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Bio-based binder systems

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Bio-based binder systems

An environmentally friendly, bio-based binder system that is useful for the formation of fiberglass insulation, the system includes: A) an aqueous curable binder composition, which includes a carbohydrate and a crosslinking agent; and B) a dedust composition, which includes a blown, stripped plant-based oil and optionally at least one emulsifying agent. The bio-based binder system is typically heated to form a cured binder system.
Related Terms: Glass Emulsifying Emulsifying Agent

Browse recent Cargill, Incorporated patents - Wayzata, MN, US
USPTO Applicaton #: #20140083328 - Class: 1061628 (USPTO) -
Compositions: Coating Or Plastic > Miscellaneous >Carbohydrate Or Derivative Containing >With Cellulose Ether Or Salt Thereof (i.e., Mixture Of (a) A Cellulose Ether Or Salt Thereof And (b) A Carbohydrate Material Which Is Other Than Cellulose Ether Or Salt Of The Same Etherifying Radical As In (a) Differing Only In The Degree Of Etherification)

Inventors: Frank P. Lochel, Jr., John Carl Tolfa

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The Patent Description & Claims data below is from USPTO Patent Application 20140083328, Bio-based binder systems.

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This application claims the benefit of the U.S. Provisional Patent Application, Ser. No. 61/490,695 filed 27 May 2011, entitled BIO-BASED BINDER SYSTEMS, which is hereby incorporated by reference in its entirety.



The present invention relates generally to rotary fiber insulation and more particularly, to a bio-based binder system for use in manufacturing mineral fiber insulation (such as fiberglass insulation and stone wool insulation) that preferably contain no added formaldehyde, and are environmentally friendly.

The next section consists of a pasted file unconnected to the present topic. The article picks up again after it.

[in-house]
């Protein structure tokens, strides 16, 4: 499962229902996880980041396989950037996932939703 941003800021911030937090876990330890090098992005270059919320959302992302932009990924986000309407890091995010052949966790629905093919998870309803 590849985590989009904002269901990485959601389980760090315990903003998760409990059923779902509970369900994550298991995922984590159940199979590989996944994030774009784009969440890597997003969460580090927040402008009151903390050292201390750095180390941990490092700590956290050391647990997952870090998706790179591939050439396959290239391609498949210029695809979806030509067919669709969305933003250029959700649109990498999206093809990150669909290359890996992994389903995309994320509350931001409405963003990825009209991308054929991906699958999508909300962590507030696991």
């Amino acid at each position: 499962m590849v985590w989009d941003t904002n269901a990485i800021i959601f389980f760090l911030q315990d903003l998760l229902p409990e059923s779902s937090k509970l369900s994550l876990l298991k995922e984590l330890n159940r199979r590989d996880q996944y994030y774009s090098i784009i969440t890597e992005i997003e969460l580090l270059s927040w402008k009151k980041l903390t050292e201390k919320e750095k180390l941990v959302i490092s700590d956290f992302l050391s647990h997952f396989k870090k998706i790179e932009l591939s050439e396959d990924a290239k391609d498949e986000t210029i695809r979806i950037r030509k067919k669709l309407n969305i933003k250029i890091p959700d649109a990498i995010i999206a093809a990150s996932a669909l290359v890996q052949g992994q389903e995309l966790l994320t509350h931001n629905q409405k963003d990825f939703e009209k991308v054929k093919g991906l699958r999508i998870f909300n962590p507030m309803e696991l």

Conventional fibers are useful in a variety of applications including reinforcements, textiles, and acoustical and thermal insulation materials. Although mineral fibers (e.g., glass fibers and fibers made from stone) are typically used in insulation products, depending on the particular application, organic fibers such as polypropylene, polyester, and multi-component fibers may be used alone or in combination with mineral fibers in forming the insulation product.

Fibrous insulation is typically manufactured by fiberizing a molten composition of polymer, glass, or other mineral (e.g. stone) and spinning fine fibers from a fiberizing apparatus, such as a rotating spinner. To form an insulation product, fibers produced by the rotating spinner are drawn downwardly from the spinner towards a conveyor by a blower. As the fibers move downward, a binder material is sprayed onto the fibers and the fibers are collected into a high loft, continuous blanket on the conveyor. The binder material gives the insulation product resiliency for recovery after packaging and provides stiffness and handleability so that the insulation product can be handled and applied as needed in the insulation cavities of buildings. The binder material also provides protection to the fibers from interfilament abrasion and promotes compatibility between the individual fibers.

During the formation of fiberglass insulation (or stone wool insulation), dust can be liberated by the process. A dedust fluid is often applied to the glass fibers during the process to reduce this dust. Mineral-oil based fluids are often utilized as dedust fluids.